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Apple's OS X 10.10.2 to Fix Security Vulnerabilities Exposed by Google's Project Zero

Google's security team, Project Zero, this week disclosed to the public several security vulnerabilities in OS X, some three months after the issue were shared with Apple (via Ars Technica). While Apple has not commented officially on the issues, it appears one has already been patched and iMore reports the remaining two are fixed in OS X 10.10.2, which is currently in developer testing.

macbook_air_yosemite
Project Zero works to discover security vulnerabilities of various operating systems and software, giving their owners 90 days notice to patch the issues before publishing their findings to the public. In their markup of Apple's OS X, problems involving memory corruption, kernel code execution, and a sandbox escape were all discovered by the team. Ars Technica notes:
At first glance, none of them appear to be highly critical, since all three appear to require the attacker to already have some access to a targeted machine. [...]

Still, the exploits could be combined with a separate attack to elevate lower-level privileges and gain control over vulnerable Macs. And since the disclosures contain proof-of-concept exploit code, they provide enough technical detail for experienced hackers to write malicious attacks that target the previously unknown vulnerabilities.
As the 90-day deadline hit during the week, the group began posting its findings online. Google's notes suggest one of the vulnerabilities was fixed with the release of OS X Yosemite, while the other two remained unaddressed.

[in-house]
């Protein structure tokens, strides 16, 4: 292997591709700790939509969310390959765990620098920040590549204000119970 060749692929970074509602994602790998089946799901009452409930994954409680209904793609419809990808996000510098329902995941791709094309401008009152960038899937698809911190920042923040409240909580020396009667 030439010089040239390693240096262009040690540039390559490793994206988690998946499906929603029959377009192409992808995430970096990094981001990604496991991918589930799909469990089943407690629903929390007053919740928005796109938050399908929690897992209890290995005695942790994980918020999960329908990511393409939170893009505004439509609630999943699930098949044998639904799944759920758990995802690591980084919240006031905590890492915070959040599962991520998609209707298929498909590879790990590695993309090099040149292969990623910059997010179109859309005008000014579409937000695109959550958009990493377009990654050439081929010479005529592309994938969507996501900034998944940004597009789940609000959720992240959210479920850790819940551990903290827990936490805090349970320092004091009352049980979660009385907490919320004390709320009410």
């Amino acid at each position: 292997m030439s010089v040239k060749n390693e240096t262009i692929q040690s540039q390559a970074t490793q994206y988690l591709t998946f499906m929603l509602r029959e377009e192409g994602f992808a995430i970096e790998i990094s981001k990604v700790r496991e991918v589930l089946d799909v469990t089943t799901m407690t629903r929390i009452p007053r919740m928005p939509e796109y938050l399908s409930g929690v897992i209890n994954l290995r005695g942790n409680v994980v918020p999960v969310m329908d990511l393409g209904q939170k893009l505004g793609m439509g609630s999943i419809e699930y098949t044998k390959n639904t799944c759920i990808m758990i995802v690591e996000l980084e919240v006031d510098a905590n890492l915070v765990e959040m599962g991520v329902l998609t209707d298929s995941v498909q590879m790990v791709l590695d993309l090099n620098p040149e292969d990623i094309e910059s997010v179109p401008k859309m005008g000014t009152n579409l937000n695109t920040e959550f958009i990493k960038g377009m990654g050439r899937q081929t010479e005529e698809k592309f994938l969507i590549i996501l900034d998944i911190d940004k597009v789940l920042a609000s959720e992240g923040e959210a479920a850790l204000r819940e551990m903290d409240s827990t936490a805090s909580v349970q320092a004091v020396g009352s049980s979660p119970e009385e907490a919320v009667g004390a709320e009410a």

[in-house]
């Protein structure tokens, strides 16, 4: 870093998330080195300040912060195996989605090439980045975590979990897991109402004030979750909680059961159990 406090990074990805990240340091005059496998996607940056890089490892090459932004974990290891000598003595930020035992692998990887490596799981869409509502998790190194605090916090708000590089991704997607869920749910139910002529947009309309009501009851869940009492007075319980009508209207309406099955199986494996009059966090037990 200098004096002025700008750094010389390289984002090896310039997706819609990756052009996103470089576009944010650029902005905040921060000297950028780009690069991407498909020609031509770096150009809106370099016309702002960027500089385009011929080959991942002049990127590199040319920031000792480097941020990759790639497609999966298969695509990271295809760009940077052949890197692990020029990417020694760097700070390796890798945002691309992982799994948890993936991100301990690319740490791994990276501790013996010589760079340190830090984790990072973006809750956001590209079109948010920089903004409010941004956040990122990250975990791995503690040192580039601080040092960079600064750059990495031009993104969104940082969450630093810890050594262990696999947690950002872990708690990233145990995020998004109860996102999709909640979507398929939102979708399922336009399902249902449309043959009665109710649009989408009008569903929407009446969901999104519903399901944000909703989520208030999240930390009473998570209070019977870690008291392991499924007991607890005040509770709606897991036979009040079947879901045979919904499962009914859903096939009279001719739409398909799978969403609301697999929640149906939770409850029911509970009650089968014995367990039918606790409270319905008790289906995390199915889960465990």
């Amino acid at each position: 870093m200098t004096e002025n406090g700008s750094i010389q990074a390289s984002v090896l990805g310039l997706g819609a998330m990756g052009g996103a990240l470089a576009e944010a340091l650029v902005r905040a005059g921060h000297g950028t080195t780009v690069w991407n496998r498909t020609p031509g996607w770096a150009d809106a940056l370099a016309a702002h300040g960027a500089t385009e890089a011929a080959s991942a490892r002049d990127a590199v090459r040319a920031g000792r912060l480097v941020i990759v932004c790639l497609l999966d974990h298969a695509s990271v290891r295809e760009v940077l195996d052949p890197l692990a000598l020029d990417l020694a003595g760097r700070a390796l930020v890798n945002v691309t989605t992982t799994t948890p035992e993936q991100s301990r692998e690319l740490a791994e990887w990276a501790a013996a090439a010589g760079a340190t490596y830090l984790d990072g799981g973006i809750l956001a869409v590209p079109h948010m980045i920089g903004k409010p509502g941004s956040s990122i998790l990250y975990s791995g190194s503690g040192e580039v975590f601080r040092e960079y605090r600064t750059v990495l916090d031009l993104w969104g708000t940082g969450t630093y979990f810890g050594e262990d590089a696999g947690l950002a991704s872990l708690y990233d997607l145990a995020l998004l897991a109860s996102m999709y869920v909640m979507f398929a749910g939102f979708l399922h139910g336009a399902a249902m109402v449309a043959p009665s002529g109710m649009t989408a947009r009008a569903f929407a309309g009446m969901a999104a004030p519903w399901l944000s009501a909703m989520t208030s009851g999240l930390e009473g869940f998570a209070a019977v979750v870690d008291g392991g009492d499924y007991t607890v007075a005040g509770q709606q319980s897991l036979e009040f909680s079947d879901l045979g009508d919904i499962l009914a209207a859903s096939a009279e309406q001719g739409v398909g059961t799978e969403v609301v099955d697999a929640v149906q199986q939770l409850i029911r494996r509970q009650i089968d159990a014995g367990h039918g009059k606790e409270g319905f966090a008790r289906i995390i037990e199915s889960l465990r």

But as pointed out by iMore, Apple's incoming OS X 10.10.2 update does indeed include fixes for the remaining two vulnerabilities exposed by Project Zero.
[B]ased on the latest build of OS X 10.10.2, seeded [Wednesday] to developers, Apple has already fixed all of the vulnerabilities listed above. That means the fixes will be available to everyone running Yosemite as soon as 10.10.2 goes into general availability.
Google's Project Zero has been disclosing significant security vulnerabilities for a number of months now, previously discovering a few significant Windows issues and sharing them online. The project shines light on much-needed fixes to various operating systems, but sometimes undercuts the point of security, as in that Windows case that's left users' systems more vulnerable with the publicized knowledge before Microsoft could properly fix it. Still, the 90-day window before public disclosure is intended to give companies time to fix the issues while also giving them incentive to do so in a timely fashion.



Top Rated Comments

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19 months ago

Google is playing dirty.


How?
They could expose the issue without the 90 day grace period if they wanted to be dirty.
Rating: 37 Votes
19 months ago

Anyone hear that that explosion at Cupertino?


The irony that Android right now is biggest botnet source in the world right now because of crap level security and upgrade policy... That I could have 100+ separate security patches for Microsoft in one year... Makes Apple pretty secure from any derision from the likes of Google or Microsoft.
Rating: 16 Votes
19 months ago

Google is playing dirty.